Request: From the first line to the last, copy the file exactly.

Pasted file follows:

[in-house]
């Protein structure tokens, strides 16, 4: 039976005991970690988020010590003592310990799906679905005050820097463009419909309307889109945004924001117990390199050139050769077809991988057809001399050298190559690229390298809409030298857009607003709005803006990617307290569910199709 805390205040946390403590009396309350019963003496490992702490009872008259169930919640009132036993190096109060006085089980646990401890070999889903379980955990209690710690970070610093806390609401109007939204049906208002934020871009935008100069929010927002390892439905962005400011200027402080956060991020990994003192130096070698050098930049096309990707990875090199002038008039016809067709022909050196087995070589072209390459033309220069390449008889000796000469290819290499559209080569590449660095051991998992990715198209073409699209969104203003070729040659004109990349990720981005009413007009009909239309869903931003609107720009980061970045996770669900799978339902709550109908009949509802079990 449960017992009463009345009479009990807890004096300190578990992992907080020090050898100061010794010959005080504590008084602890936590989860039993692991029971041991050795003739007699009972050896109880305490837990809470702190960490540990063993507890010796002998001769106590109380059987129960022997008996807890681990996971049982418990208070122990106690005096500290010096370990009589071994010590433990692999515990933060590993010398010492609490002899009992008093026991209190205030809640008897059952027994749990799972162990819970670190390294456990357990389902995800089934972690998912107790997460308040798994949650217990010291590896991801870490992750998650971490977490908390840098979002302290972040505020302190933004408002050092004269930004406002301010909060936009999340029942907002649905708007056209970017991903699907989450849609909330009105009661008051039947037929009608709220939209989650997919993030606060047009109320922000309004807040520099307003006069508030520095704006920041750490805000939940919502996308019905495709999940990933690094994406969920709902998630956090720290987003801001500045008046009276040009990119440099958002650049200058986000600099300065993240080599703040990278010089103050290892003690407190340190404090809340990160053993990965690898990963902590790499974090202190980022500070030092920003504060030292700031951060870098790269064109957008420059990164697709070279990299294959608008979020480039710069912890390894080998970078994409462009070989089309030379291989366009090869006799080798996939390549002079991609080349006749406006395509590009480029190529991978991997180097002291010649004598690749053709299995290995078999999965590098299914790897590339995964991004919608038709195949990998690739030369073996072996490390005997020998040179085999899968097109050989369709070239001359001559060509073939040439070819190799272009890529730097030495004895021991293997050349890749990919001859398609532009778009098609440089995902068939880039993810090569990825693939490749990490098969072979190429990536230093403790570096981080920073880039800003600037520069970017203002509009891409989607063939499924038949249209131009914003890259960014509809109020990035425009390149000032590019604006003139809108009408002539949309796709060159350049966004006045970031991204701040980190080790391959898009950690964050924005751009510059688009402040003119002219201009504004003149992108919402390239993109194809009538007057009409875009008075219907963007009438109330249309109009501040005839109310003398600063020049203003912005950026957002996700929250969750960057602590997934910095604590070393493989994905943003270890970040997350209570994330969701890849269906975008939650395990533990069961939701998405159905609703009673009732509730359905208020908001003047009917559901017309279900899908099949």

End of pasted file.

[in-house]
């Protein structure tokens, strides 16, 4: 039976005991970690988020010590003592310990799906679905005050820097463009419909309307889109945004924001117990390199050139050769077809991988057809001399050298190559690229390298809409030298857009607003709005803006990617307290569910199709 805390205040946390403590009396309350019963003496490992702490009872008259169930919640009132036993190096109060006085089980646990401890070999889903379980955990209690710690970070610093806390609401109007939204049906208002934020871009935008100069929010927002390892439905962005400011200027402080956060991020990994003192130096070698050098930049096309990707990875090199002038008039016809067709022909050196087995070589072209390459033309220069390449008889000796000469290819290499559209080569590449660095051991998992990715198209073409699209969104203003070729040659004109990349990720981005009413007009009909239309869903931003609107720009980061970045996770669900799978339902709550109908009949509802079990 449960017992009463009345009479009990807890004096300190578990992992907080020090050898100061010794010959005080504590008084602890936590989860039993692991029971041991050795003739007699009972050896109880305490837990809470702190960490540990063993507890010796002998001769106590109380059987129960022997008996807890681990996971049982418990208070122990106690005096500290010096370990009589071994010590433990692999515990933060590993010398010492609490002899009992008093026991209190205030809640008897059952027994749990799972162990819970670190390294456990357990389902995800089934972690998912107790997460308040798994949650217990010291590896991801870490992750998650971490977490908390840098979002302290972040505020302190933004408002050092004269930004406002301010909060936009999340029942907002649905708007056209970017991903699907989450849609909330009105009661008051039947037929009608709220939209989650997919993030606060047009109320922000309004807040520099307003006069508030520095704006920041750490805000939940919502996308019905495709999940990933690094994406969920709902998630956090720290987003801001500045008046009276040009990119440099958002650049200058986000600099300065993240080599703040990278010089103050290892003690407190340190404090809340990160053993990965690898990963902590790499974090202190980022500070030092920003504060030292700031951060870098790269064109957008420059990164697709070279990299294959608008979020480039710069912890390894080998970078994409462009070989089309030379291989366009090869006799080798996939390549002079991609080349006749406006395509590009480029190529991978991997180097002291010649004598690749053709299995290995078999999965590098299914790897590339995964991004919608038709195949990998690739030369073996072996490390005997020998040179085999899968097109050989369709070239001359001559060509073939040439070819190799272009890529730097030495004895021991293997050349890749990919001859398609532009778009098609440089995902068939880039993810090569990825693939490749990490098969072979190429990536230093403790570096981080920073880039800003600037520069970017203002509009891409989607063939499924038949249209131009914003890259960014509809109020990035425009390149000032590019604006003139809108009408002539949309796709060159350049966004006045970031991204701040980190080790391959898009950690964050924005751009510059688009402040003119002219201009504004003149992108919402390239993109194809009538007057009409875009008075219907963007009438109330249309109009501040005839109310003398600063020049203003912005950026957002996700929250969750960057602590997934910095604590070393493989994905943003270890970040997350209570994330969701890849269906975008939650395990533990069961939701998405159905609703009673009732509730359905208020908001003047009917559901017309279900899908099949």